U.S. jobs growth exceeds expectations and eases market fears

A street sign Wall Street is seen outside New York Stock Exchange in New York City New York

Since mid-December, investors have been expressing disagreement with Powell's assessment of the economy, saying the Fed had it all wrong and that the economy was weakening.

"As always, there is no preset path for policy", Powell said, according to CNBC.

The comments from a usually hawkish reserve bank president, made in an interview on the sidelines of the American Economic Association annual meeting, add to the sense that the roughly quarterly pace of rate hikes enacted by the Fed for the past two years may take a pause this year absent a surprise jump in inflation or faster-than-expected economic growth. Furthermore, Fed Chair Powell also said that rate hikes would continue to be gradual and data dependent. "Powell is definitely trying to calm the markets".

Wall Street stocks surged higher on Friday (Jan 4) to finish a volatile week on an upbeat note following dovish Federal Reserve comments and a strong United States jobs report.

The Dow Jones Industrial Average surged almost 750 points Friday, more than erasing its losses one day earlier, as a stock market hungry for good news received two morsels: a stronger-than-expected jobs report and comments from the Federal Reserve Chairman that signaled more flexibility in raising interest rates.

United States jobs growth increased at a higher rate than expected in December according to the latest data, as employers hired the most workers for 10 months and wages also rose.

Trump has complained that the Fed has pushed rates higher despite the fact that there is no evidence that inflation was getting out of control.

"A solid set of job numbers and some comfortable words from the chairman of the Federal Reserve have been just the ticket to get markets into bullish mode", said Chris Beauchamp, chief market analyst at online trading platform IG. Courts in cases that involved other agencies have interpreted that language to not cover policy differences.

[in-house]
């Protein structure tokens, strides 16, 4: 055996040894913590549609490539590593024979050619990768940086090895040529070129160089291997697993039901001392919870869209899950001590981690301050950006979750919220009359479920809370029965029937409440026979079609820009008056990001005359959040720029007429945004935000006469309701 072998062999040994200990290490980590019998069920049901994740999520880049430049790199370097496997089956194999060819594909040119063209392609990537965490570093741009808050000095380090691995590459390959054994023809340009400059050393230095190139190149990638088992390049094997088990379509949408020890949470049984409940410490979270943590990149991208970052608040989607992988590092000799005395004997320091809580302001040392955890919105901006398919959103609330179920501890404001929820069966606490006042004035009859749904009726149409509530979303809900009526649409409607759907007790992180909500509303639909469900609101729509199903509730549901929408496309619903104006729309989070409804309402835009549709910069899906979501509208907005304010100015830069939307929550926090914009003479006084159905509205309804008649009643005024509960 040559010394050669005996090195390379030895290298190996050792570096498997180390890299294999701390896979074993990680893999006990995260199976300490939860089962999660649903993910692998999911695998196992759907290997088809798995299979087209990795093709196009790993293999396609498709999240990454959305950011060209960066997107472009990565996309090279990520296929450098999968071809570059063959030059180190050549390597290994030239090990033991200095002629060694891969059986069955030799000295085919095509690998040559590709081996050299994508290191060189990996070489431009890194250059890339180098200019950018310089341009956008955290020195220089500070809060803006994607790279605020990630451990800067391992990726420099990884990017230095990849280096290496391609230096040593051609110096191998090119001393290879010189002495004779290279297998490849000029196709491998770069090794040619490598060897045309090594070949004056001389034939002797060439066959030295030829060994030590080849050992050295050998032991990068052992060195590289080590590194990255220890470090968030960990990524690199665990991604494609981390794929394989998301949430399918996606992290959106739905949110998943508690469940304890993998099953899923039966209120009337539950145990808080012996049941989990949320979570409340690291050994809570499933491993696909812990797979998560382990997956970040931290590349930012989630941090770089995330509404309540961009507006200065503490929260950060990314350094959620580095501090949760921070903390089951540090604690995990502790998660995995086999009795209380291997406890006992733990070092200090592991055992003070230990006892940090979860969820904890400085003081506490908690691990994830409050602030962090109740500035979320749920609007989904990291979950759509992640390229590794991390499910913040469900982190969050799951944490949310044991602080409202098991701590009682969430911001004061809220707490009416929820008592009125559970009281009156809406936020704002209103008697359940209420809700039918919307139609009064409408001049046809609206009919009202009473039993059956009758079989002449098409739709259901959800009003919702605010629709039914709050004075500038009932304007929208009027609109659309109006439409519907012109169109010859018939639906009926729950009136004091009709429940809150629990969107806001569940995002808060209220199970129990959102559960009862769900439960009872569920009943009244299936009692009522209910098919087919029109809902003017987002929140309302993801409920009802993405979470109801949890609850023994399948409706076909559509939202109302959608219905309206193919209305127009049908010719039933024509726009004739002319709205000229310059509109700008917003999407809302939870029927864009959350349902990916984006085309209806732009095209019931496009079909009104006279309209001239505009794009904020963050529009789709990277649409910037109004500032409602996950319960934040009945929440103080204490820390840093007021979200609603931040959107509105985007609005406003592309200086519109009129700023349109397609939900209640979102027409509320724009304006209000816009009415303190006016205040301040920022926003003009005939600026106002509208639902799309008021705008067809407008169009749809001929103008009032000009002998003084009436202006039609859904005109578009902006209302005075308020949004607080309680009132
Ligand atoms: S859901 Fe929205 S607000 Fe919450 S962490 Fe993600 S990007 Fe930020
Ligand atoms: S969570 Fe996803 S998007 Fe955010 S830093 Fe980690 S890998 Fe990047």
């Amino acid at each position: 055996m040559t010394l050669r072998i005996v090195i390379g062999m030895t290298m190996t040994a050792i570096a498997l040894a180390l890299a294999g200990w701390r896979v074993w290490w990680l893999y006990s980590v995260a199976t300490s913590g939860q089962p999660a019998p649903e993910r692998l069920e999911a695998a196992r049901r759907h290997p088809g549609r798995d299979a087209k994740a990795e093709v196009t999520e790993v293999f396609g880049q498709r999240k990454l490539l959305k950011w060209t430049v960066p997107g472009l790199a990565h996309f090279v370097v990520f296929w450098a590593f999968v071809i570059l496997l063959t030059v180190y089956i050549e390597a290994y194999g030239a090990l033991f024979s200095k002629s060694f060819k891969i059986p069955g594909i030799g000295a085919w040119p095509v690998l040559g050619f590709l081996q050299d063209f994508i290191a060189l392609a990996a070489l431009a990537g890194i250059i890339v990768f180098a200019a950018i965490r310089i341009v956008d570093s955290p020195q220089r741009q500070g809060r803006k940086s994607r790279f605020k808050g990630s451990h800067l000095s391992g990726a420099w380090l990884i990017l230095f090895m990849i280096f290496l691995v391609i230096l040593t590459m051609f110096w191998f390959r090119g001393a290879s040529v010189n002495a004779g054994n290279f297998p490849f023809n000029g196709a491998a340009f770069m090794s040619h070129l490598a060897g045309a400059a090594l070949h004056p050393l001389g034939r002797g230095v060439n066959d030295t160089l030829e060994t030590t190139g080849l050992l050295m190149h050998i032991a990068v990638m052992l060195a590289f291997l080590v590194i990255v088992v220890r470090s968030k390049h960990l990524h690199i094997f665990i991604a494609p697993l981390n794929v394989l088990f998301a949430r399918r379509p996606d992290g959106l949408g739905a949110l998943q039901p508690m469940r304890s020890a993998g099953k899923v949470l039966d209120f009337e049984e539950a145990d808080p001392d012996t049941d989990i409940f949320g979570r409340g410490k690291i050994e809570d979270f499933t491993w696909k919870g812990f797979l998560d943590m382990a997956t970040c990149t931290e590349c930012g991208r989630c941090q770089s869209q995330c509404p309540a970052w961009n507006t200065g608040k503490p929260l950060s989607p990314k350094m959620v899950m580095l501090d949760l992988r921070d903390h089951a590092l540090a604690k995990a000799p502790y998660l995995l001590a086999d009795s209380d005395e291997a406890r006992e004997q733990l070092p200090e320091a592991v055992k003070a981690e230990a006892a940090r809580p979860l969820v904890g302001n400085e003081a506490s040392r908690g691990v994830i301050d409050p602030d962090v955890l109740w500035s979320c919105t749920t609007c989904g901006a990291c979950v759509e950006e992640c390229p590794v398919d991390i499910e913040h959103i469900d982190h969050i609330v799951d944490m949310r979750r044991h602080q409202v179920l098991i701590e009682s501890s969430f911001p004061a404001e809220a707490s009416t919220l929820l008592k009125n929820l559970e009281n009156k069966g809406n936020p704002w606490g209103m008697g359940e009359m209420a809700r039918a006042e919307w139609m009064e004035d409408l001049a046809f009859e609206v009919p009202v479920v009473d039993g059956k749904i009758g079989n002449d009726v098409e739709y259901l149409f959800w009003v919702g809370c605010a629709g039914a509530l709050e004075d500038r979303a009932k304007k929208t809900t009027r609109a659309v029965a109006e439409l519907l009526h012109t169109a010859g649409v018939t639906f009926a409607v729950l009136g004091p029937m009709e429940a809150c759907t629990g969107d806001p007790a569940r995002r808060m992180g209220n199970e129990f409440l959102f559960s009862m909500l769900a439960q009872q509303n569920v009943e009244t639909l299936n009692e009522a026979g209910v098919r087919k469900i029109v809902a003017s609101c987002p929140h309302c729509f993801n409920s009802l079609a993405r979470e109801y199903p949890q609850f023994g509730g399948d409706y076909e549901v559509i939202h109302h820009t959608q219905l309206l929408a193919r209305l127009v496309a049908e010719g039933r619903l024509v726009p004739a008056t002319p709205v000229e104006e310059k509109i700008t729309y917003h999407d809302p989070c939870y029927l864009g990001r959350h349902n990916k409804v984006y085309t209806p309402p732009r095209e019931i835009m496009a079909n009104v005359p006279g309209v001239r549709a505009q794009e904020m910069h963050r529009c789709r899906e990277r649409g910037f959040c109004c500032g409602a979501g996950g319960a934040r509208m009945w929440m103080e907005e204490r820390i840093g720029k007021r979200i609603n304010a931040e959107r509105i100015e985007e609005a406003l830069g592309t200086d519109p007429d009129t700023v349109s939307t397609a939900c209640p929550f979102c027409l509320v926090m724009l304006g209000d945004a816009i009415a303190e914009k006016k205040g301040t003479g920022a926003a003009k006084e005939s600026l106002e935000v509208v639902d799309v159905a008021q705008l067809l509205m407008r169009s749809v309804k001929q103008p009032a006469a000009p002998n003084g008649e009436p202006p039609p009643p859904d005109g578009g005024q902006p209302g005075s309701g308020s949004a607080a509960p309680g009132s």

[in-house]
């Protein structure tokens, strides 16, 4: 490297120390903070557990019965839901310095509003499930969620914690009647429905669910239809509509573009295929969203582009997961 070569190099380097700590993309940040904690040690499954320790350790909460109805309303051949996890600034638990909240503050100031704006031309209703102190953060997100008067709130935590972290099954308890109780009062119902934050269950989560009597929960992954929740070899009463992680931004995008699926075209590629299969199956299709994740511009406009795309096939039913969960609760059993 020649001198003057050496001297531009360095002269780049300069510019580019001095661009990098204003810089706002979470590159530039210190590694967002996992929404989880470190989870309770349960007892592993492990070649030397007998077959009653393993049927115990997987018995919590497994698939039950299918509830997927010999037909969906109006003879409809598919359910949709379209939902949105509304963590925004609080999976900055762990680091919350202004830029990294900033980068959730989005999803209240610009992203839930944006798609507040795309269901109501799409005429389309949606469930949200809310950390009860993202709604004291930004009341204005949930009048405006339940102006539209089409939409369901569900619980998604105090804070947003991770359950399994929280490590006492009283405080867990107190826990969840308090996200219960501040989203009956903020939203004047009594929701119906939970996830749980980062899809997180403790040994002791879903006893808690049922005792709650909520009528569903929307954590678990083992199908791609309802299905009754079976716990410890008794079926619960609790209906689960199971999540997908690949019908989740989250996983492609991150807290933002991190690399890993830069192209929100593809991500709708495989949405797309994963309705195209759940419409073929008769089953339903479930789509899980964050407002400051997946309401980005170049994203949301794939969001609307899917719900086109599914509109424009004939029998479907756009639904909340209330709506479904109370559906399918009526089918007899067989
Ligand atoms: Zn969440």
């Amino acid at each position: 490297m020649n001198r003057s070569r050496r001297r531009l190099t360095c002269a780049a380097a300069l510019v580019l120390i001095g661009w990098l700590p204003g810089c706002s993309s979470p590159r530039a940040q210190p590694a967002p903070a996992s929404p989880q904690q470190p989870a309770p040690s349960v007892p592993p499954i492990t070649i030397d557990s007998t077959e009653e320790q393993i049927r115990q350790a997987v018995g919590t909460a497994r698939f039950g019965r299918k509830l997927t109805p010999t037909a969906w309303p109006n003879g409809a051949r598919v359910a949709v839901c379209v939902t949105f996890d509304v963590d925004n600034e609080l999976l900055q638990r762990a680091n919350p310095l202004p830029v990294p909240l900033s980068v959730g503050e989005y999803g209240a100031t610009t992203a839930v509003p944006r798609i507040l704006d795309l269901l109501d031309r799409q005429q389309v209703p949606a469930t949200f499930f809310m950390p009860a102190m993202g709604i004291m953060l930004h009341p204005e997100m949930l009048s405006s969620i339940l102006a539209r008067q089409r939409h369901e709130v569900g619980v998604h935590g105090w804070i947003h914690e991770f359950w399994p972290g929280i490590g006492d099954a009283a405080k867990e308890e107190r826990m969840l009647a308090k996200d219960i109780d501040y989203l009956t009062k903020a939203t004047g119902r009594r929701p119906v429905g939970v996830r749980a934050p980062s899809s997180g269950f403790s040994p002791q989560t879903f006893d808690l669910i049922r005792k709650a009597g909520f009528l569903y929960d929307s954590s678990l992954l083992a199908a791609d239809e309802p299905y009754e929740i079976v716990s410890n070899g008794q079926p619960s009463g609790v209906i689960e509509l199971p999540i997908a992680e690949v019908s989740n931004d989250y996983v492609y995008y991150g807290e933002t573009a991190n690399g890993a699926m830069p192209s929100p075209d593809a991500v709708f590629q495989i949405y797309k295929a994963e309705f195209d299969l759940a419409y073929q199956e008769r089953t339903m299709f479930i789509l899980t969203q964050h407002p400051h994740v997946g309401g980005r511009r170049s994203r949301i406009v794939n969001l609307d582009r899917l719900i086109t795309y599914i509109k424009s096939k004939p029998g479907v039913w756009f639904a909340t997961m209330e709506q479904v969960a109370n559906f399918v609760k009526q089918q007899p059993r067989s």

The Fed chairman, responding to a question about what he would do if Trump asked him to step down, said he would not resign.

Analysts predicted that job reports for January and February will be more of a policy reference for the Fed than the December report as they would provide a clearer picture of how tightened financial conditions affect the US economy.

"Despite this dovish tone, we are skeptical", Schenker said in a note.

The Fed, which hiked benchmark US interest rates four times previous year including in December, is however not on a preset path and could pause policy tightening as it did in 2016 when global growth concerns led to doubts about the USA economic recovery, he said.

He also added that the Fed was prepared to adjust its approach to interest rate hikes should that policy appear to cause problems with the economy. Markets, however, have mostly tumbled since October on fears of a global economic slowdown and the ongoing U.S. But some investors have anxious that that process could push long-term rates higher at a time when the economy was slowing.

In December, Powell said that the Fed's balance sheet reduction was on "autopilot".

Powell "said exactly what the markets wanted to hear", said Gregori Volokhine of Meeschaert Financial Services.

United States media reported that Trump has been asking his advisers whether he could remove Powell from the post.

Asked if any future meeting with Trump was scheduled, Powell said, "I have no news on that".